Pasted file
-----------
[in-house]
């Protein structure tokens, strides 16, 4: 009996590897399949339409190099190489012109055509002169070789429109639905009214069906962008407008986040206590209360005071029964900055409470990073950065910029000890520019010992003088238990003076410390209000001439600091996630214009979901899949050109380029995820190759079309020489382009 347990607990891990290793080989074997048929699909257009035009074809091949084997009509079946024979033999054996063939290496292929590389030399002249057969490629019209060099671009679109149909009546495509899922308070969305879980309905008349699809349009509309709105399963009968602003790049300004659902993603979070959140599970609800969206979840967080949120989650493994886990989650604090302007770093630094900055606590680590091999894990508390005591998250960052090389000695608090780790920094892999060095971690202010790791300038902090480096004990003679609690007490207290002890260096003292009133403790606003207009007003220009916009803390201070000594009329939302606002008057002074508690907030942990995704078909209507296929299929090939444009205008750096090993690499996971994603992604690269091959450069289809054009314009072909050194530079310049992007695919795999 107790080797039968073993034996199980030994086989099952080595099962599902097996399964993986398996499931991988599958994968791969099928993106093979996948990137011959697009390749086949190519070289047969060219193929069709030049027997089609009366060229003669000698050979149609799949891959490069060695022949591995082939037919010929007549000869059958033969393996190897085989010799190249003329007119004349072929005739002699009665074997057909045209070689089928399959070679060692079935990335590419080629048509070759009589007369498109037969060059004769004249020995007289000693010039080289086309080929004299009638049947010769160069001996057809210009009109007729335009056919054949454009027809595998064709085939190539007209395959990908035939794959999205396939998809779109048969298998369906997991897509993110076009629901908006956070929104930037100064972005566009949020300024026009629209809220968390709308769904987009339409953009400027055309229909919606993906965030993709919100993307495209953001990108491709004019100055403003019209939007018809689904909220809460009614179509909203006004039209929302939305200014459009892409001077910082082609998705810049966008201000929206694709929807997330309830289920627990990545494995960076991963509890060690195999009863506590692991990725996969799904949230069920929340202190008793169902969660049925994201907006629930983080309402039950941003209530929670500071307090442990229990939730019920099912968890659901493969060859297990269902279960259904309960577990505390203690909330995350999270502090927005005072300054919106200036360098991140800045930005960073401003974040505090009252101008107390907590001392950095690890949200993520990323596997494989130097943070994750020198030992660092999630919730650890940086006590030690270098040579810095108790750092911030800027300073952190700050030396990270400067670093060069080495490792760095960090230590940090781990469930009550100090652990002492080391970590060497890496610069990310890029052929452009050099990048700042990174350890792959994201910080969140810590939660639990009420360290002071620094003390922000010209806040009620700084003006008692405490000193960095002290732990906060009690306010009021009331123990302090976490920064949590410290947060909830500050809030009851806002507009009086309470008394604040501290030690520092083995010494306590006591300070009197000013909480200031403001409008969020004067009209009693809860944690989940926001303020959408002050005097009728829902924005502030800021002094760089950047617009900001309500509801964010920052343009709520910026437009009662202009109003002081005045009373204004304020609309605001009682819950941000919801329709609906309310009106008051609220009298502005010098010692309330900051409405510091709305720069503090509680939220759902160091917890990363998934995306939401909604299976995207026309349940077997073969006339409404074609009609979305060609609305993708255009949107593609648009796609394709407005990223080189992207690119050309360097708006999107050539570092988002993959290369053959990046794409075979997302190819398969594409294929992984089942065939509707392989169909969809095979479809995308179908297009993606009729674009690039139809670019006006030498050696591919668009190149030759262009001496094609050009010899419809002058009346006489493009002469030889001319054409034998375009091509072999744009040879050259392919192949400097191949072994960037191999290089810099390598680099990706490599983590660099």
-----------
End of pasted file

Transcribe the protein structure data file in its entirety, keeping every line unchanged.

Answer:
[in-house]
């Protein structure tokens, strides 16, 4: 009996590897399949339409190099190489012109055509002169070789429109639905009214069906962008407008986040206590209360005071029964900055409470990073950065910029000890520019010992003088238990003076410390209000001439600091996630214009979901899949050109380029995820190759079309020489382009 347990607990891990290793080989074997048929699909257009035009074809091949084997009509079946024979033999054996063939290496292929590389030399002249057969490629019209060099671009679109149909009546495509899922308070969305879980309905008349699809349009509309709105399963009968602003790049300004659902993603979070959140599970609800969206979840967080949120989650493994886990989650604090302007770093630094900055606590680590091999894990508390005591998250960052090389000695608090780790920094892999060095971690202010790791300038902090480096004990003679609690007490207290002890260096003292009133403790606003207009007003220009916009803390201070000594009329939302606002008057002074508690907030942990995704078909209507296929299929090939444009205008750096090993690499996971994603992604690269091959450069289809054009314009072909050194530079310049992007695919795999 107790080797039968073993034996199980030994086989099952080595099962599902097996399964993986398996499931991988599958994968791969099928993106093979996948990137011959697009390749086949190519070289047969060219193929069709030049027997089609009366060229003669000698050979149609799949891959490069060695022949591995082939037919010929007549000869059958033969393996190897085989010799190249003329007119004349072929005739002699009665074997057909045209070689089928399959070679060692079935990335590419080629048509070759009589007369498109037969060059004769004249020995007289000693010039080289086309080929004299009638049947010769160069001996057809210009009109007729335009056919054949454009027809595998064709085939190539007209395959990908035939794959999205396939998809779109048969298998369906997991897509993110076009629901908006956070929104930037100064972005566009949020300024026009629209809220968390709308769904987009339409953009400027055309229909919606993906965030993709919100993307495209953001990108491709004019100055403003019209939007018809689904909220809460009614179509909203006004039209929302939305200014459009892409001077910082082609998705810049966008201000929206694709929807997330309830289920627990990545494995960076991963509890060690195999009863506590692991990725996969799904949230069920929340202190008793169902969660049925994201907006629930983080309402039950941003209530929670500071307090442990229990939730019920099912968890659901493969060859297990269902279960259904309960577990505390203690909330995350999270502090927005005072300054919106200036360098991140800045930005960073401003974040505090009252101008107390907590001392950095690890949200993520990323596997494989130097943070994750020198030992660092999630919730650890940086006590030690270098040579810095108790750092911030800027300073952190700050030396990270400067670093060069080495490792760095960090230590940090781990469930009550100090652990002492080391970590060497890496610069990310890029052929452009050099990048700042990174350890792959994201910080969140810590939660639990009420360290002071620094003390922000010209806040009620700084003006008692405490000193960095002290732990906060009690306010009021009331123990302090976490920064949590410290947060909830500050809030009851806002507009009086309470008394604040501290030690520092083995010494306590006591300070009197000013909480200031403001409008969020004067009209009693809860944690989940926001303020959408002050005097009728829902924005502030800021002094760089950047617009900001309500509801964010920052343009709520910026437009009662202009109003002081005045009373204004304020609309605001009682819950941000919801329709609906309310009106008051609220009298502005010098010692309330900051409405510091709305720069503090509680939220759902160091917890990363998934995306939401909604299976995207026309349940077997073969006339409404074609009609979305060609609305993708255009949107593609648009796609394709407005990223080189992207690119050309360097708006999107050539570092988002993959290369053959990046794409075979997302190819398969594409294929992984089942065939509707392989169909969809095979479809995308179908297009993606009729674009690039139809670019006006030498050696591919668009190149030759262009001496094609050009010899419809002058009346006489493009002469030889001319054409034998375009091509072999744009040879050259392919192949400097191949072994960037191999290089810099390598680099990706490599983590660099």